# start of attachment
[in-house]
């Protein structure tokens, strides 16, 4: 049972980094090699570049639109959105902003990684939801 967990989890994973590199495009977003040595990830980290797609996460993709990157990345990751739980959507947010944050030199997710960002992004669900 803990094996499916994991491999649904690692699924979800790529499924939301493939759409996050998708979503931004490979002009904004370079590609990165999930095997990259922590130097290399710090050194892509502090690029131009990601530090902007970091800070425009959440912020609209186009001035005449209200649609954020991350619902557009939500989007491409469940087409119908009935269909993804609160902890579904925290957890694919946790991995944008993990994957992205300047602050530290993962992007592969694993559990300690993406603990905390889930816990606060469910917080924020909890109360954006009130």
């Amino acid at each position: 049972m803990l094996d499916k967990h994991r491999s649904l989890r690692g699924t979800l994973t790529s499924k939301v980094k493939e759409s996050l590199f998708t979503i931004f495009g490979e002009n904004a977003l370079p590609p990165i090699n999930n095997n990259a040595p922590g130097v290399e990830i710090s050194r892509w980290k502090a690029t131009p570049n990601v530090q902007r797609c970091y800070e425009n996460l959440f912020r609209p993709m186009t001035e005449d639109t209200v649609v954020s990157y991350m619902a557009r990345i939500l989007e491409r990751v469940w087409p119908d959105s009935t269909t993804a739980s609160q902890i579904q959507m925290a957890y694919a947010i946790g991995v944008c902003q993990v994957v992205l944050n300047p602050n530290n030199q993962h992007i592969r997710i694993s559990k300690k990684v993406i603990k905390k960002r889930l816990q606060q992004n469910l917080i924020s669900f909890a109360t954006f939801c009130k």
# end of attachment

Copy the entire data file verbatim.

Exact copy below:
[in-house]
């Protein structure tokens, strides 16, 4: 049972980094090699570049639109959105902003990684939801 967990989890994973590199495009977003040595990830980290797609996460993709990157990345990751739980959507947010944050030199997710960002992004669900 803990094996499916994991491999649904690692699924979800790529499924939301493939759409996050998708979503931004490979002009904004370079590609990165999930095997990259922590130097290399710090050194892509502090690029131009990601530090902007970091800070425009959440912020609209186009001035005449209200649609954020991350619902557009939500989007491409469940087409119908009935269909993804609160902890579904925290957890694919946790991995944008993990994957992205300047602050530290993962992007592969694993559990300690993406603990905390889930816990606060469910917080924020909890109360954006009130």
């Amino acid at each position: 049972m803990l094996d499916k967990h994991r491999s649904l989890r690692g699924t979800l994973t790529s499924k939301v980094k493939e759409s996050l590199f998708t979503i931004f495009g490979e002009n904004a977003l370079p590609p990165i090699n999930n095997n990259a040595p922590g130097v290399e990830i710090s050194r892509w980290k502090a690029t131009p570049n990601v530090q902007r797609c970091y800070e425009n996460l959440f912020r609209p993709m186009t001035e005449d639109t209200v649609v954020s990157y991350m619902a557009r990345i939500l989007e491409r990751v469940w087409p119908d959105s009935t269909t993804a739980s609160q902890i579904q959507m925290a957890y694919a947010i946790g991995v944008c902003q993990v994957v992205l944050n300047p602050n530290n030199q993962h992007i592969r997710i694993s559990k300690k990684v993406i603990k905390k960002r889930l816990q606060q992004n469910l917080i924020s669900f909890a109360t954006f939801c009130k």